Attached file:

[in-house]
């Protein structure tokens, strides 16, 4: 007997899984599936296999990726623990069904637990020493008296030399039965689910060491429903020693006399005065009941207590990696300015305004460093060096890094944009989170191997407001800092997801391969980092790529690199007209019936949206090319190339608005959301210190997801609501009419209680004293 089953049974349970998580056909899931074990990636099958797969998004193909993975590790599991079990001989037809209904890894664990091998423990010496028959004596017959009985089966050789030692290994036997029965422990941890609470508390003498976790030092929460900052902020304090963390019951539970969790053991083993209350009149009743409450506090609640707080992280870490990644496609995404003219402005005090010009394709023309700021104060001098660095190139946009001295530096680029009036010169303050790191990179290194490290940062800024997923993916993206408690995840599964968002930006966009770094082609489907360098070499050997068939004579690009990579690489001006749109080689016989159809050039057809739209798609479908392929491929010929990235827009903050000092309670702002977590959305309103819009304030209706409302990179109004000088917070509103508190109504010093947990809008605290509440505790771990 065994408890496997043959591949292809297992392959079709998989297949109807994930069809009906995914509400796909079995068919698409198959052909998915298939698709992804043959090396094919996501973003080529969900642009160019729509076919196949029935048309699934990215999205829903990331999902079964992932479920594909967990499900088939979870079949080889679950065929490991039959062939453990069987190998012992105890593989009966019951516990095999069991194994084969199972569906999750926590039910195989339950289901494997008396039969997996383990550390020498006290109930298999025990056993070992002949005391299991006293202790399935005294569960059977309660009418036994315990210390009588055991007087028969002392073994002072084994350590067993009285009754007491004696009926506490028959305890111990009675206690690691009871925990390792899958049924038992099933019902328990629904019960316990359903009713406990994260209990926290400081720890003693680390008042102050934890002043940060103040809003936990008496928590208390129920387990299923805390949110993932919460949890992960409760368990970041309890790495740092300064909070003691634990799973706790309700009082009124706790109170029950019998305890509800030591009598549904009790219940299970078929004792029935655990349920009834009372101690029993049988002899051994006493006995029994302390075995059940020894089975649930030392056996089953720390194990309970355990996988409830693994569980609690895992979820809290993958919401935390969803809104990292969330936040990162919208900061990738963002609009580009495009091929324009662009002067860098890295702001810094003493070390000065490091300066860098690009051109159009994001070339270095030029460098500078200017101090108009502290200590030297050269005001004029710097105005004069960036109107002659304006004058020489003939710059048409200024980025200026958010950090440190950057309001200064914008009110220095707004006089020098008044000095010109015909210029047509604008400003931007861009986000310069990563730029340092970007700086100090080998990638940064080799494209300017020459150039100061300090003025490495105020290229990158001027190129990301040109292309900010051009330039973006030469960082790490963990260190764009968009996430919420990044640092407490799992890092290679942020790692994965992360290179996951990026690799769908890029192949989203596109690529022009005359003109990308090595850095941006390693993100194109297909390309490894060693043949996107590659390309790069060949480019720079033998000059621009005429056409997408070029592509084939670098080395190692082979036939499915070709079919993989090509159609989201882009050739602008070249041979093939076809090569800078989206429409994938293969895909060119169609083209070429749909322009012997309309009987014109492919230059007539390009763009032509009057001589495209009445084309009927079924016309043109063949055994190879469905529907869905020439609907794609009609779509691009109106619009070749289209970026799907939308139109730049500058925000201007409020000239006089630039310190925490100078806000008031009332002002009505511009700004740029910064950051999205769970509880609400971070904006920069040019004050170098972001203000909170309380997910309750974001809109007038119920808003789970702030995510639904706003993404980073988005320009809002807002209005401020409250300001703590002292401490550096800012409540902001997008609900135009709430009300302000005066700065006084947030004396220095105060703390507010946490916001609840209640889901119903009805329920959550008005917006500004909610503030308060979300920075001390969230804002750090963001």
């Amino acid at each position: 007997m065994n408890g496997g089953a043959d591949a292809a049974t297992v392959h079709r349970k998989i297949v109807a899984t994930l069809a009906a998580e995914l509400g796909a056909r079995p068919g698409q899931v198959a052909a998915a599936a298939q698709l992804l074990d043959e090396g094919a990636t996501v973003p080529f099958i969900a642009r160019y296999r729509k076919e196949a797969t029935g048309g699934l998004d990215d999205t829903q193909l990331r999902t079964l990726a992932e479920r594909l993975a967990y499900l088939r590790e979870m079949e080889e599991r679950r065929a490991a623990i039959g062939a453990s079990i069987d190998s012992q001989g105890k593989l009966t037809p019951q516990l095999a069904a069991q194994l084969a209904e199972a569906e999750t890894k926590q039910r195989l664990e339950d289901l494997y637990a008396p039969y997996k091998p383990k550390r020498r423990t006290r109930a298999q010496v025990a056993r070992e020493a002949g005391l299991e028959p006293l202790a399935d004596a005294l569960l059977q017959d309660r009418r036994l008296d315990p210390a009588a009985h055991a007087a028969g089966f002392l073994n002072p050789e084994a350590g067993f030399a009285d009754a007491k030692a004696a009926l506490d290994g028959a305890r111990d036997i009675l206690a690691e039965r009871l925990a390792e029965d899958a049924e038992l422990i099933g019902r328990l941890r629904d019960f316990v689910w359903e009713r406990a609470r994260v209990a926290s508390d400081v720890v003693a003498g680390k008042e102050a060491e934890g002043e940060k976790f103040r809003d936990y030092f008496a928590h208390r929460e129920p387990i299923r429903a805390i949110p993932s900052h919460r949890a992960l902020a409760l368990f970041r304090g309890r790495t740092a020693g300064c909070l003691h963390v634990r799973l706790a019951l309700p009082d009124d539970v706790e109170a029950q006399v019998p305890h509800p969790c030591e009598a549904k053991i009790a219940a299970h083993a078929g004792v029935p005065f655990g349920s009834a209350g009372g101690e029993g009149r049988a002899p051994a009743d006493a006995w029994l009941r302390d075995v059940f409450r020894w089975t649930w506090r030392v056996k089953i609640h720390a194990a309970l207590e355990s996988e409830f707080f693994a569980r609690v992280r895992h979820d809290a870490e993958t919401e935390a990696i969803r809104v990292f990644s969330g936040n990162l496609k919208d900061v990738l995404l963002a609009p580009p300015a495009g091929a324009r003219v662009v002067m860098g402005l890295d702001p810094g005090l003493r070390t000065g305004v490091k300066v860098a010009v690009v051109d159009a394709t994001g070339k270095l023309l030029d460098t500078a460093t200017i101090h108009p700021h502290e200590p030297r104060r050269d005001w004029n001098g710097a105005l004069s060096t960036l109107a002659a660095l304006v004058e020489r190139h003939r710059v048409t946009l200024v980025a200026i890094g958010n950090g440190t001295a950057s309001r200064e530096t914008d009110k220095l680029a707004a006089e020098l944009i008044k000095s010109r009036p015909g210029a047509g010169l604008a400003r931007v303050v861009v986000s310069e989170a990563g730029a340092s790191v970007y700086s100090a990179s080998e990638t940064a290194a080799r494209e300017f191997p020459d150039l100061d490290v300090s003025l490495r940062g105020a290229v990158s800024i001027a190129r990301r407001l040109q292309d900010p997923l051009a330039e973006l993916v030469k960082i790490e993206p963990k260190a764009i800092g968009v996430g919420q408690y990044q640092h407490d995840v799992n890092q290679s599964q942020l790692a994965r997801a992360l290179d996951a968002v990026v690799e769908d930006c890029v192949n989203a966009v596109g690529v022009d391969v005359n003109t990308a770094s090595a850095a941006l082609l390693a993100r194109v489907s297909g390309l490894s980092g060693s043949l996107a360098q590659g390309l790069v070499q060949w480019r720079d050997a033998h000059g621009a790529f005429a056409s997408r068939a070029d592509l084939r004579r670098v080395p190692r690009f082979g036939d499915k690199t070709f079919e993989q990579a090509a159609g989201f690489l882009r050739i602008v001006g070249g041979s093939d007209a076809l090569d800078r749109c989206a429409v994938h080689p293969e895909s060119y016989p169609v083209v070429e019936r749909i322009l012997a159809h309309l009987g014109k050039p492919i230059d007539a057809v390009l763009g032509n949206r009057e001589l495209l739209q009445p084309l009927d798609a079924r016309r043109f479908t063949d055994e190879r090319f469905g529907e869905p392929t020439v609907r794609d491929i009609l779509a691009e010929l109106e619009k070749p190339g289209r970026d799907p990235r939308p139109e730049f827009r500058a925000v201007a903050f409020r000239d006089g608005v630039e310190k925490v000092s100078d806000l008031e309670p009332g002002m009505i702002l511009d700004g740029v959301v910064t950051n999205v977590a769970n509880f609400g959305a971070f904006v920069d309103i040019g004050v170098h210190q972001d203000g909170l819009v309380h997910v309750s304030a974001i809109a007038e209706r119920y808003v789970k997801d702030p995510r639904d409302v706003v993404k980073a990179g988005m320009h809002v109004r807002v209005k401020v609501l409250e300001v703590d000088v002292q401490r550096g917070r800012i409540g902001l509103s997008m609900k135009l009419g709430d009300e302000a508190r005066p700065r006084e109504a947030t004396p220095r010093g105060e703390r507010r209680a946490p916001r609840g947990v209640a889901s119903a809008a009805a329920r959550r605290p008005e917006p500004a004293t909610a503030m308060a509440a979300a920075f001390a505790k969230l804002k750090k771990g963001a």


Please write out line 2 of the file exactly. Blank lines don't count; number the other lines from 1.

């Protein structure tokens, strides 16, 4: 007997899984599936296999990726623990069904637990020493008296030399039965689910060491429903020693006399005065009941207590990696300015305004460093060096890094944009989170191997407001800092997801391969980092790529690199007209019936949206090319190339608005959301210190997801609501009419209680004293 089953049974349970998580056909899931074990990636099958797969998004193909993975590790599991079990001989037809209904890894664990091998423990010496028959004596017959009985089966050789030692290994036997029965422990941890609470508390003498976790030092929460900052902020304090963390019951539970969790053991083993209350009149009743409450506090609640707080992280870490990644496609995404003219402005005090010009394709023309700021104060001098660095190139946009001295530096680029009036010169303050790191990179290194490290940062800024997923993916993206408690995840599964968002930006966009770094082609489907360098070499050997068939004579690009990579690489001006749109080689016989159809050039057809739209798609479908392929491929010929990235827009903050000092309670702002977590959305309103819009304030209706409302990179109004000088917070509103508190109504010093947990809008605290509440505790771990 065994408890496997043959591949292809297992392959079709998989297949109807994930069809009906995914509400796909079995068919698409198959052909998915298939698709992804043959090396094919996501973003080529969900642009160019729509076919196949029935048309699934990215999205829903990331999902079964992932479920594909967990499900088939979870079949080889679950065929490991039959062939453990069987190998012992105890593989009966019951516990095999069991194994084969199972569906999750926590039910195989339950289901494997008396039969997996383990550390020498006290109930298999025990056993070992002949005391299991006293202790399935005294569960059977309660009418036994315990210390009588055991007087028969002392073994002072084994350590067993009285009754007491004696009926506490028959305890111990009675206690690691009871925990390792899958049924038992099933019902328990629904019960316990359903009713406990994260209990926290400081720890003693680390008042102050934890002043940060103040809003936990008496928590208390129920387990299923805390949110993932919460949890992960409760368990970041309890790495740092300064909070003691634990799973706790309700009082009124706790109170029950019998305890509800030591009598549904009790219940299970078929004792029935655990349920009834009372101690029993049988002899051994006493006995029994302390075995059940020894089975649930030392056996089953720390194990309970355990996988409830693994569980609690895992979820809290993958919401935390969803809104990292969330936040990162919208900061990738963002609009580009495009091929324009662009002067860098890295702001810094003493070390000065490091300066860098690009051109159009994001070339270095030029460098500078200017101090108009502290200590030297050269005001004029710097105005004069960036109107002659304006004058020489003939710059048409200024980025200026958010950090440190950057309001200064914008009110220095707004006089020098008044000095010109015909210029047509604008400003931007861009986000310069990563730029340092970007700086100090080998990638940064080799494209300017020459150039100061300090003025490495105020290229990158001027190129990301040109292309900010051009330039973006030469960082790490963990260190764009968009996430919420990044640092407490799992890092290679942020790692994965992360290179996951990026690799769908890029192949989203596109690529022009005359003109990308090595850095941006390693993100194109297909390309490894060693043949996107590659390309790069060949480019720079033998000059621009005429056409997408070029592509084939670098080395190692082979036939499915070709079919993989090509159609989201882009050739602008070249041979093939076809090569800078989206429409994938293969895909060119169609083209070429749909322009012997309309009987014109492919230059007539390009763009032509009057001589495209009445084309009927079924016309043109063949055994190879469905529907869905020439609907794609009609779509691009109106619009070749289209970026799907939308139109730049500058925000201007409020000239006089630039310190925490100078806000008031009332002002009505511009700004740029910064950051999205769970509880609400971070904006920069040019004050170098972001203000909170309380997910309750974001809109007038119920808003789970702030995510639904706003993404980073988005320009809002807002209005401020409250300001703590002292401490550096800012409540902001997008609900135009709430009300302000005066700065006084947030004396220095105060703390507010946490916001609840209640889901119903009805329920959550008005917006500004909610503030308060979300920075001390969230804002750090963001």